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Oxford Nanopore

Oxford Nanopore Technologies was founded in 2005 to develop an electronic, single molecule sensing system based on nanopore science. The company now has more than 250 employees from multiple disciplines including nanopore science, molecular biology and applications, informatics, engineering, electronics, manufacturing and commercialization. Oxford Nanopore's instruments MinIon, PromethIon, and GridIon are adaptable for the analysis of DNA, RNA, proteins, small molecules and other types of molecule.

Oxford Nanopore Facts

  • CEO: Gordon Sanghera
  • Website: www.nanoporetech.com
  • Ticker symbol: Privately held
  • Headquarters: Oxford, UK
  • Number of employees: 250+

Privately owned Oxford Nanopore offers a range of tools and and instruments based on a proprietary nanopore-based DNA and RNA sequencing technology.

The VGP released its first 15 high-quality reference genome assemblies today, which are part of the project's first phase to sequence 260 vertebrate genomes.

Predicted to Grow

The South China Morning Post reports that DNA testing kit makers are investing in China.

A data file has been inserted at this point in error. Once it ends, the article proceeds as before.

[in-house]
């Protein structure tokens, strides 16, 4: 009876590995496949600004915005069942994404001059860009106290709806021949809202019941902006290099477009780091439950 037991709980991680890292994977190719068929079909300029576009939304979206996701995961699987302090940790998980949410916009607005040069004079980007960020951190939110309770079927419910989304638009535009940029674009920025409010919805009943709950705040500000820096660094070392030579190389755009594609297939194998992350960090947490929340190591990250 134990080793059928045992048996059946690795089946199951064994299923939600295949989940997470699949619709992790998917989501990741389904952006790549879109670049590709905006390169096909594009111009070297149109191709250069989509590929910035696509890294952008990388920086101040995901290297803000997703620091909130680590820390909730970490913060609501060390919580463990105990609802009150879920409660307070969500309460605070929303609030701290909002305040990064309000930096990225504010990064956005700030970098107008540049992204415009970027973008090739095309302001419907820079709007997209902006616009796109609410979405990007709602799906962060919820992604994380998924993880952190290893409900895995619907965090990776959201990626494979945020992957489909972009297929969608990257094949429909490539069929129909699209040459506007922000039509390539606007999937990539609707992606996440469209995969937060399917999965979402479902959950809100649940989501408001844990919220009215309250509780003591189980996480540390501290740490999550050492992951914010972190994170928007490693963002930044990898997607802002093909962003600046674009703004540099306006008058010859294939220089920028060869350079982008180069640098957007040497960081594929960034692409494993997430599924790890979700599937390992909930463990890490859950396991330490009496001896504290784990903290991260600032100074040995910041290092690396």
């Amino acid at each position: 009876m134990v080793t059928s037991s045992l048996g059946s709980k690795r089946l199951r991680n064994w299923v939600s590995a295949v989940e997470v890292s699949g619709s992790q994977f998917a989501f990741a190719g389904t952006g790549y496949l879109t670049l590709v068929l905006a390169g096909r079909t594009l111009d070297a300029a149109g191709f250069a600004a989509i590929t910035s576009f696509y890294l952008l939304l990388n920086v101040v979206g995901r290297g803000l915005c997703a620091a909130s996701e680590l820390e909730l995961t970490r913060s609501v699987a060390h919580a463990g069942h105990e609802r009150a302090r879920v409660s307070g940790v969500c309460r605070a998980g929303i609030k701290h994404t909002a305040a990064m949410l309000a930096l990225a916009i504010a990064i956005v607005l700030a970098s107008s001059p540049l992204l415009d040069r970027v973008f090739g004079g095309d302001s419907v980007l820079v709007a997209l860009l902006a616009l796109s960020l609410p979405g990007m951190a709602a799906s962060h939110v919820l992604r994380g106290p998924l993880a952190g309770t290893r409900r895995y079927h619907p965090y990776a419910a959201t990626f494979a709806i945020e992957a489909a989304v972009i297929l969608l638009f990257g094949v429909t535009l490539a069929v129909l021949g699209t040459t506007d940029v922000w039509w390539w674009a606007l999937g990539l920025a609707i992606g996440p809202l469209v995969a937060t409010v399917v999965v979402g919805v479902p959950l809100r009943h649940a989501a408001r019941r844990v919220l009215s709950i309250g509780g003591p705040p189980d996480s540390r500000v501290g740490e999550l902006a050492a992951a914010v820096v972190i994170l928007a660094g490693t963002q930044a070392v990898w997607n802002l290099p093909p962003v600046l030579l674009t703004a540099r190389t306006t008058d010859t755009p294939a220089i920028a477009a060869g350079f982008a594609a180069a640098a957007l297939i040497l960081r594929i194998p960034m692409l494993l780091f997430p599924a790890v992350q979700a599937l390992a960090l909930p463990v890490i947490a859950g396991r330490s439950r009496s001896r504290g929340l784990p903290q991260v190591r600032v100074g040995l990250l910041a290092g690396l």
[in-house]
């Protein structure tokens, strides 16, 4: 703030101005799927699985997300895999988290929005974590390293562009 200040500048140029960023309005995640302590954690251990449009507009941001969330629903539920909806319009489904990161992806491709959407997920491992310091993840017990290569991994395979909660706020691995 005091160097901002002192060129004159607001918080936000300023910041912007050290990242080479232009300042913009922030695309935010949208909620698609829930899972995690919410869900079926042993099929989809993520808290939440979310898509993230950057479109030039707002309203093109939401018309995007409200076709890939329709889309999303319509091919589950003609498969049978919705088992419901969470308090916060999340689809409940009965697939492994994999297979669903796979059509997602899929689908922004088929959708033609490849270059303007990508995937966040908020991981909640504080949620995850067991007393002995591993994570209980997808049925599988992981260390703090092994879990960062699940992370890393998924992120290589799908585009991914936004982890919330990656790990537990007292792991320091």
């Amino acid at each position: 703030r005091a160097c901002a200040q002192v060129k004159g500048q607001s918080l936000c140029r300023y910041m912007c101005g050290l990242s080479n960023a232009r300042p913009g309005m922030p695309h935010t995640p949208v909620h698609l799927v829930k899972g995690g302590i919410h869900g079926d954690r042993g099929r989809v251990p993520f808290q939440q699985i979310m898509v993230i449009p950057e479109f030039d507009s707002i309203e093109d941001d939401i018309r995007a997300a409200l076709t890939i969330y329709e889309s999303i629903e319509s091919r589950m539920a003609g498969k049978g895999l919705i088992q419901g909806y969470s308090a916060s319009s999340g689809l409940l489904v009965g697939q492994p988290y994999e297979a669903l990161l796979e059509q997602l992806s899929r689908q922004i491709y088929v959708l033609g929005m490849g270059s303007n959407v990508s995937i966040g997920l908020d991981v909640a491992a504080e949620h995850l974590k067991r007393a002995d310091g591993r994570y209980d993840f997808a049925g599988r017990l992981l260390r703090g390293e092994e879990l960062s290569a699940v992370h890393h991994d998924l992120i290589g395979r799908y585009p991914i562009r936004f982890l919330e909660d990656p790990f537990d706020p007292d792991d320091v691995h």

The Beijing-based firm said it will use the funding for research and development, to obtain additional intellectual property, and to pursue its strategic goals.

Dual Listings Sought

Oxford Nanopore Technologies is looking into dual listings in London and Hong Kong, according to the South China Morning Post.

The company had £13.8 million ($18.4 million) in revenues and a net loss of £56.6 million in 2017.

University of Oxford researchers used DNA scaffolds to build custom peptide nanopores that they said could make nanopore-based protein analysis more feasible.

CTO Clive Brown provided an overview of the new approach during a presentation at the firm's user meeting last week.

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NPR reports that researchers have developed chimeric embryos as part of work toward growing human organs in animals for organ transplants.

According to the Washington Post, the Biden Administration is set to make changes to federal restrictions on fetal tissue research.

In Science this week: approach to isolated trace DNA from archaic humans from sediments, and more.

Texas Monthly looks into the DNA Zoo being collected by Baylor College of Medicine researchers.